I began writing this with the intent of offering up some FUN TIPS on how I became something of a runner over the last few years, but as I filled the page it sounded more and more insincere – so I lost the conceit of giving “helpful advice” and let my thoughts roll.
I have painful memories of doubling up on sports bras during track practice when I was 16 and sporting DDs. Or seeing the same fit person just plug away effortlessly on the treadmill for the entire duration of my aimless wandering from machine to machine at the gym. I had always wanted to be that person who just has to run and enjoys it and somewhere along the line I did stop loathing my runs. I can’t exactly claim to crave workouts, but we all have to start somewhere.
How did that happen? I became simultaneously more serious and more relaxed about the whole thing. I actually bought clothes specifically for running, but I buy most of them at TJ Maxx. I can’t see the point in shelling out $50 for leggings that I’m going to soak with underbutt sweat. I figured out what shoes work best for my severe over pronation. Seriously, my ankles turn so far inward they look a little broken. I love buying stuff, so I figured out what else would make my runs more painless. Sunglasses and sunscreen to protect my lily-white skin and tattoos. A fabric belt to hold my keys and phone. A neoprene water bottle with a handle because Dallas is HOT.
I have finally ditched my gym memberships and discovered that I actually like running on the trail near my apartment. There are trees (shade), a bar/restaurant that leaves water out for passersby (and pups), and I get to see multiple dogs per run. I pay a couple dollars a month for the app Runkeeper to give me a workout plan. It started off small, with 30 minute workouts alternating between 1 minute of steady running and 1 minute of walking. I thought my distance would be shorter if I gave myself walking breaks, but the intervals actually allowed me to recover enough that my overall distance was the same if not longer in those 30 minutes, and continued to steadily improve over time.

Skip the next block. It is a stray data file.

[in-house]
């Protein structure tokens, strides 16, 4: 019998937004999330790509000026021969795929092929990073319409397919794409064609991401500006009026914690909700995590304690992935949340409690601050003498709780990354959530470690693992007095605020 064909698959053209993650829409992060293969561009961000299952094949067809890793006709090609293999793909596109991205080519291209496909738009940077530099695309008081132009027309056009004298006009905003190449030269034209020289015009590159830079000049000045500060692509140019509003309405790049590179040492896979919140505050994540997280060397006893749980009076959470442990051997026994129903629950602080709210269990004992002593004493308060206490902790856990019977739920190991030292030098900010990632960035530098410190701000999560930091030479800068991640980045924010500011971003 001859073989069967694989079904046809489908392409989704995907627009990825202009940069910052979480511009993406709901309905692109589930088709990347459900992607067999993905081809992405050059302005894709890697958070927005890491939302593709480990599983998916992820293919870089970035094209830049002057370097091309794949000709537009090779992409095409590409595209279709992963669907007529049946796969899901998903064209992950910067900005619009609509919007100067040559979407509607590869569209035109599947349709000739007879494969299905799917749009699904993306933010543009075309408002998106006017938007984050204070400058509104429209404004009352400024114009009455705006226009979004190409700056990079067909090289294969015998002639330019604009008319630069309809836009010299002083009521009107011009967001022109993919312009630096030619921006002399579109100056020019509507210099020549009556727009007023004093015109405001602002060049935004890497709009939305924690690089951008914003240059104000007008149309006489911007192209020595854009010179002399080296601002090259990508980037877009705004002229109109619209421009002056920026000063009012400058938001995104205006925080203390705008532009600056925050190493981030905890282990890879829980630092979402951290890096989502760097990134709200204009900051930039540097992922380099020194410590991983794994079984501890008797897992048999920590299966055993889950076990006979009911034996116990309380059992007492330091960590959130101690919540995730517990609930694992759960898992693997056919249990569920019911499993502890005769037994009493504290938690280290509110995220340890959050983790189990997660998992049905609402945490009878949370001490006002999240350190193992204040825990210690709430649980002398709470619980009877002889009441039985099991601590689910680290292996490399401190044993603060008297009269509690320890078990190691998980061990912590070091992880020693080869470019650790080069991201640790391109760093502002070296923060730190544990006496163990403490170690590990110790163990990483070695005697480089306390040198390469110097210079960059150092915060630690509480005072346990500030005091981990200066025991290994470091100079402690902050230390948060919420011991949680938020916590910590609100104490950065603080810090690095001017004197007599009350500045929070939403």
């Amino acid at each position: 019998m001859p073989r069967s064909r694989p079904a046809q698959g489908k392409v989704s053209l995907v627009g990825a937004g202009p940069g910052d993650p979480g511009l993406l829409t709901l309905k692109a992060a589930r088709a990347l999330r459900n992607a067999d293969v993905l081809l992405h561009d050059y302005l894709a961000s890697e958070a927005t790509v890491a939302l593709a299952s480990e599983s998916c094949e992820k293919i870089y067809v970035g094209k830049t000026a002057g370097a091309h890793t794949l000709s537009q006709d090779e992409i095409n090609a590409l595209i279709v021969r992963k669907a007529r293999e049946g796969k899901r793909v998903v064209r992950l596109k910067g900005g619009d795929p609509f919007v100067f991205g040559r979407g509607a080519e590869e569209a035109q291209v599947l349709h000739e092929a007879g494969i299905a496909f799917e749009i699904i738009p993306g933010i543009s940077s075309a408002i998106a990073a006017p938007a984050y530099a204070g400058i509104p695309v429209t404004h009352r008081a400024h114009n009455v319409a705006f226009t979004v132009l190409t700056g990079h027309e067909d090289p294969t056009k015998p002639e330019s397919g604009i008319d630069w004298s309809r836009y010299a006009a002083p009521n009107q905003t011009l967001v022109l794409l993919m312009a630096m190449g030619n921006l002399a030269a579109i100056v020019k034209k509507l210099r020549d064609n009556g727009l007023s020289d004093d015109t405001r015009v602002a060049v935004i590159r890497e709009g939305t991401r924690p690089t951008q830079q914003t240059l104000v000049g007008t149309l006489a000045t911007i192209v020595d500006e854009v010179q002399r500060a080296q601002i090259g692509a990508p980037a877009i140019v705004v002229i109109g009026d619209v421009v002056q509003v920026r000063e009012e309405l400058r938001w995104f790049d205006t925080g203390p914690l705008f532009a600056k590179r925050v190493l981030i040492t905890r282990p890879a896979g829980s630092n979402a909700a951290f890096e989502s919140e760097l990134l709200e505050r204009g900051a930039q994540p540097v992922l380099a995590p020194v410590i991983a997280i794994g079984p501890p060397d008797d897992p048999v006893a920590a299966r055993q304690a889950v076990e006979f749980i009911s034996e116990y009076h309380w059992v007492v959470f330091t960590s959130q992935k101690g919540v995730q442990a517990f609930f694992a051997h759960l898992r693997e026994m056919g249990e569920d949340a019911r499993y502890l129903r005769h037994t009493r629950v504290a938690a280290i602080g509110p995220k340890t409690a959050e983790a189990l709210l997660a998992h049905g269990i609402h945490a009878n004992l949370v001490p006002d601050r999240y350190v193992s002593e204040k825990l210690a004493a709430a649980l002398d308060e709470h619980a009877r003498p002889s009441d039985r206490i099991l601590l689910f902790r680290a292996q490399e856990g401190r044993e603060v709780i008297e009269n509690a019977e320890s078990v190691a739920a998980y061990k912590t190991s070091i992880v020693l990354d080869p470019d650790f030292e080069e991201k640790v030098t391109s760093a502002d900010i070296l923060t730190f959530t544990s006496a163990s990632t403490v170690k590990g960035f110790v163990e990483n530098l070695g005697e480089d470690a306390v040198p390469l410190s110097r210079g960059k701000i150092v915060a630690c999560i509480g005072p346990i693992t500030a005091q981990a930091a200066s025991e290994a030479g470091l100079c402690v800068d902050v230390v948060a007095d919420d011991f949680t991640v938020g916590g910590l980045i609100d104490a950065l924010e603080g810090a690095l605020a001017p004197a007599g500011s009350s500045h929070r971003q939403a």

How many workout playlists did I try to make before I realized podcasts and audiobooks keep my brain a lot more engaged, thus my run not so boring?
The most important and cringey thing I try to remember? I am only competing with myself. Would I like to be the leggy girl passing other runners on the trail? Sure. Where are my abs? Why do I have to stop and take a breather once in a while?
Whenever I start asking myself I have to repeat YOU ARE ONLY COMPETING WITH YOURSELF! Does anyone else care what my pace is? Probably not. Is someone going to deride me for taking a walking break? That would be seriously weird. Have I improved my pace by more than a minute? Yes! Did I ever think I would be able to run more than 4 miles? UH, NO.
I’m often fatalistic and have an all or nothing attitude. If I can’t do a great job, why do it at all? If I can’t run 4 days a week, why run at all? Because some running is better that none. One subpar run is preferable to nothing. If I haven’t run for 7 days, my legs still work and I can start again today.
I feel better about going for a run to calm my anxiety than I do about taking medication. There’s nothing wrong with meds, but there’s a certain freedom in channeling my anxious energy into a positive, physical activity. And I am a very anxious person.
I likely won’t be a marathon runner and that’s fine. I’ve found a kind of peace in running and that’s more than enough.
There’s one more thing I should remind myself before every run: remember to use your inhaler and breathe easy.